Sylvia Thompson
Why must Donald Trump give details of his plans?
By Sylvia Thompson
December 12, 2015

One recent caller to a conservative talk show lamented that Donald Trump speaks as though he is somewhat immature. The caller supports Trump's positions, but thinks his lack of specificity and choice of words give the impression that he doesn't have the intelligence to execute what he proposes.

The host asked that caller what he thought of George W. Bush, assuming from the caller's statements that he probably was a Bush supporter, and the caller responded "erudite." This comment revealed much to me about the caller. Bush never came across as erudite when he was President, even to people who supported him, as I did.

George Bush was often characterized as being not-too-bright because of his Texas, southern dialect and his somewhat unusual speech patterns. Although in reality, he is quite intelligent. Southern speech is an indication to some, mostly northerners and coast dwellers, of a lack of smarts and that is a grave fallacy. Words are my trade, and I know that what is considered "proper diction and speech" does not necessarily signify intelligence.

Barack Obama is a prime example of someone who is not at all smart but who speaks well. And speaking well comes primarily from growing up in a household of educated people (white people in Obama's case). Or for southerners like me, speech lessons. Neither of these circumstances, however, have anything at all to do with intelligence.

My take on Donald Trump's speech patterns is that unlike politicians, speaking formally is not what he has had to do often in his career. Politicians are all talk and little action, for the most part, thus their greater skill at it. Business people probably do little in the way of speaking formally and much in the way of planning and formulating solutions; otherwise, they would go out of business.

Media pundits have also pressed for more details from Trump. They assume that because he will not give details of how he plans to effect change, he doesn't have the ability to do so, which is an erroneous assumption.

An overly self-assured millennial on Greta Van Susteren's Fox show recently proclaimed that he doesn't know what Trump's plans are for the radical Muslim situation. The clear implication from the still-wet-behind-the-ears young millennial was that he does not think Trump has a plan, nor is he savvy enough to develop one. That is, Trump is "all talk."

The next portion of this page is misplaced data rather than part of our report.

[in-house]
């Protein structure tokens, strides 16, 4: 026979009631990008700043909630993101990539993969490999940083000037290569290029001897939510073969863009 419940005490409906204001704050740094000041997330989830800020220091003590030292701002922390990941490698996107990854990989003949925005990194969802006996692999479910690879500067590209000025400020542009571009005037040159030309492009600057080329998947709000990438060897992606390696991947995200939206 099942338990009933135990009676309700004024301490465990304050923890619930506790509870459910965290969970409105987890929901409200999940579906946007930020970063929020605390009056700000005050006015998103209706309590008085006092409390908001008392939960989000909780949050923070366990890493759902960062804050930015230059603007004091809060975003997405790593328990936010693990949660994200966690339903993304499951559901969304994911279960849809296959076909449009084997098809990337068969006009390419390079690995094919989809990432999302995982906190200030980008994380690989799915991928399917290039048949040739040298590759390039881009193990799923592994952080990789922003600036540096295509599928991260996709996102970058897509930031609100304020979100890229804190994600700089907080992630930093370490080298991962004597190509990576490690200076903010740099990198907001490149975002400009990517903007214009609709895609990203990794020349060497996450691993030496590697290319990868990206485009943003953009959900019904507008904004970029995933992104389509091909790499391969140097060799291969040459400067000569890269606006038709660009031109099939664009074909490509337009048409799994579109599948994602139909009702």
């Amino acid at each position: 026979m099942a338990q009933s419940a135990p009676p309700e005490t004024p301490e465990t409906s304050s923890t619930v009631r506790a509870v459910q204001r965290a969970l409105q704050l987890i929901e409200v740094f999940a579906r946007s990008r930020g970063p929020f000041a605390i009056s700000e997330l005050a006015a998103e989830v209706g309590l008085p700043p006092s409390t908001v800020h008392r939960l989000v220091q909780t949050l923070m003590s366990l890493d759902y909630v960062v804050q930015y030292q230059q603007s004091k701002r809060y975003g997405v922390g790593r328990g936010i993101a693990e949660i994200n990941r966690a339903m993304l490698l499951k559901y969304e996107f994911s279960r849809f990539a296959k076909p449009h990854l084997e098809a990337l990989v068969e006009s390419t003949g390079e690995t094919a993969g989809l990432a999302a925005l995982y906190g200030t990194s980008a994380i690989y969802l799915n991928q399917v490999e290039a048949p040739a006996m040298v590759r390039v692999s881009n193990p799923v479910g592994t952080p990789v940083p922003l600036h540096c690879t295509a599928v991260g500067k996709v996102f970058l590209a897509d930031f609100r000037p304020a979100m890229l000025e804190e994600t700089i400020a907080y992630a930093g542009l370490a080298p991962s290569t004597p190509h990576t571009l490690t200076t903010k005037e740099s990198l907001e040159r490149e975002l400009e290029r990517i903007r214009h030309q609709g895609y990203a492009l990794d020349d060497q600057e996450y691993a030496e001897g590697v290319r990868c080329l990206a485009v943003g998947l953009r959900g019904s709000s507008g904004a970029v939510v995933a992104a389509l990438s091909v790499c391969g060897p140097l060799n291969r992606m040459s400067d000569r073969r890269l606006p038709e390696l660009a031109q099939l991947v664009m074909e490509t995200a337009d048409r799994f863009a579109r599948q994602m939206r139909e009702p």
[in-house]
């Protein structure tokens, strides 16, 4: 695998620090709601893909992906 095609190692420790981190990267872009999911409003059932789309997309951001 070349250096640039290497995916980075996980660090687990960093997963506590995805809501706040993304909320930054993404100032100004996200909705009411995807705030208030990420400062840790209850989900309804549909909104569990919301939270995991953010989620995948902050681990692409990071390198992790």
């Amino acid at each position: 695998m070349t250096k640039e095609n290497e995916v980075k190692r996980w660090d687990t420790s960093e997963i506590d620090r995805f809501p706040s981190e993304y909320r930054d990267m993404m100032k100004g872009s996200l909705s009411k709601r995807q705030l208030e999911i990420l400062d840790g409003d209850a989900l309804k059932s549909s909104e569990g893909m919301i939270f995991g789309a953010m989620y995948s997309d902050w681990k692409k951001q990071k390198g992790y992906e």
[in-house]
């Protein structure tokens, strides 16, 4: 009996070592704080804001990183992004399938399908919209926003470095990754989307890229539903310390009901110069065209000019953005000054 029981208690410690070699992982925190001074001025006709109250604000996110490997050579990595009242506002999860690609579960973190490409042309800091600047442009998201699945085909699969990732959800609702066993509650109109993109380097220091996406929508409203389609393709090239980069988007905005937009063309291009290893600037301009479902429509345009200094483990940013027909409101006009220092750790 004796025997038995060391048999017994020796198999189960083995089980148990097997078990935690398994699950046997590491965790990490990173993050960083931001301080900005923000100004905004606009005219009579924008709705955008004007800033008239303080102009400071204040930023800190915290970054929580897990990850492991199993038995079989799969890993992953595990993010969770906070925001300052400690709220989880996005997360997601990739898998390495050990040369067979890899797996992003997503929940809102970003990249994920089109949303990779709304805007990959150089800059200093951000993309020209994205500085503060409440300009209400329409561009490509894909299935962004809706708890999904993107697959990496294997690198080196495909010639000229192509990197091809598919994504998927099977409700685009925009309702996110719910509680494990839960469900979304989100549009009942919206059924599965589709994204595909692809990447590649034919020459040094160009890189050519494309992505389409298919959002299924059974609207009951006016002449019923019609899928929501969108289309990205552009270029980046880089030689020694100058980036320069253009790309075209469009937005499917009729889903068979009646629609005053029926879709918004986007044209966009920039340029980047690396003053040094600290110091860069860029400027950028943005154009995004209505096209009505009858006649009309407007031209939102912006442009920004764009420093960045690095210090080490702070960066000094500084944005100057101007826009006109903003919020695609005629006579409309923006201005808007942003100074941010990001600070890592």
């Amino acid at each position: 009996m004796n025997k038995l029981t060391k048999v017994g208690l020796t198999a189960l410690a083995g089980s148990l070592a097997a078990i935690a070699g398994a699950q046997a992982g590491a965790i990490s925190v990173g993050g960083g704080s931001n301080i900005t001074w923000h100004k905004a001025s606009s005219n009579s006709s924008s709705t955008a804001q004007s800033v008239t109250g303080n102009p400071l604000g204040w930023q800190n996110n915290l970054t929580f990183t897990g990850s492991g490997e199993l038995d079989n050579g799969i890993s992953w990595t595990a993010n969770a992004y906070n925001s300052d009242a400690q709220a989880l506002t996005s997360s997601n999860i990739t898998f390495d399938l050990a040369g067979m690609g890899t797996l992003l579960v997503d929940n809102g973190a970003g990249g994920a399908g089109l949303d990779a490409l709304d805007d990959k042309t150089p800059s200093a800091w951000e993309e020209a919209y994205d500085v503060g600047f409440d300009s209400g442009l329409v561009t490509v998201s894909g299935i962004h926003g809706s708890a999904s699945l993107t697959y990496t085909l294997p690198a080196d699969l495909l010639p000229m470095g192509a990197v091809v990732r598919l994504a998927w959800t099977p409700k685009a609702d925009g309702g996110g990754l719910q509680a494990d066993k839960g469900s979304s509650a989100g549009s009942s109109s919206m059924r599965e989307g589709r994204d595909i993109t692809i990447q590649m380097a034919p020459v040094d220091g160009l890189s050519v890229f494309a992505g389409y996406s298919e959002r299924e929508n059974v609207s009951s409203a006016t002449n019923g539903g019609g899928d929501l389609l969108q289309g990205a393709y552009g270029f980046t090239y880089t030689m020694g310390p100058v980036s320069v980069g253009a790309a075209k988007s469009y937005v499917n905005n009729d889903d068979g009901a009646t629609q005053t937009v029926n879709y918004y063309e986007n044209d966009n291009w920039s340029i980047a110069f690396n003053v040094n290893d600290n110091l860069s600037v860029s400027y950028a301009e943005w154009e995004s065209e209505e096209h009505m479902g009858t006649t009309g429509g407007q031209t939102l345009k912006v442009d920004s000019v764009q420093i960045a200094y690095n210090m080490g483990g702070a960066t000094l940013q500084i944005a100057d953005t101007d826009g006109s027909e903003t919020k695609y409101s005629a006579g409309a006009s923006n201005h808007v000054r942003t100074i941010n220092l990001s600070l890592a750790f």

I wonder if it ever occurs to these detail seekers that Trump has amassed billions executing successful business deals, for none of which I would imagine he revealed details beforehand. In Trumps view, only "stupid" people display their cards for all to see before the game begins. I'm not a card player, but I'm told a good one plays his hand "close to the vest."

Early in the campaign, Sean Hannity of Fox News pressed him about details for how specifically he would handle the Mexican illegal alien crisis. Trump had made the general statement that he would return illegals to their countries of origin. He responded to Hannity that he would not announce how he plans to accomplish the goal, adding a criticism of the Obama administration for constantly announcing military plans to our enemies.

You would think that people like the caller to the talk show and the young millennial criticizing Trump for too much small talk and too little details would consider what we receive from traditional politicians.

In every election cycle, they are quick to present lists and plans and details similar to the campaign promises coming from most Republican candidates during the 2012 and 2014 election cycles. They claimed they would work fervently to stop Barack Obama's lawless actions. They lied. So, what good were the details?

I am not so much interested in the details of how candidates will do what they say they will do. I want to know the broader plan and if that plan is in line with what most Americans want done. If in executing the broader plan, you run into difficulties, so be it, but at least make a serious effort to execute the plan before you deem it unworkable.

None of the current crop of Republican politicians who are in a position to do so, outside of Ted Cruz, has done anything or very little to combat Obama's lawlessness. What we have been given are a lot of excuses for why this, that, or the other plan will not work, even though they never put the plan into play to determine if it would work.

Donald Trump has built a financial empire and he's only in his sixties. He has tangibles to show that whatever he has done and however he accomplished it, his plans have worked.

If Trump can bring to the presidency a record of achievement, albeit in the world of business and not politics, and pull together the brilliant minds of people who have achieved as he has in entrepreneurial endeavors, plus tap into the expertise of intelligent, trustworthy political strategists who can guide him through the political processes, America just might become great again, as he envisions.

I frankly don't care if a candidate does not come across as erudite. Right about now, we need results, not fake smarts.

© Sylvia Thompson


The views expressed by RenewAmerica columnists are their own and do not necessarily reflect the position of RenewAmerica or its affiliates.
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Sylvia Thompson

Sylvia Thompson is a black conservative writer whose aim is to counter the liberal spin on issues pertaining to race and culture... (more)


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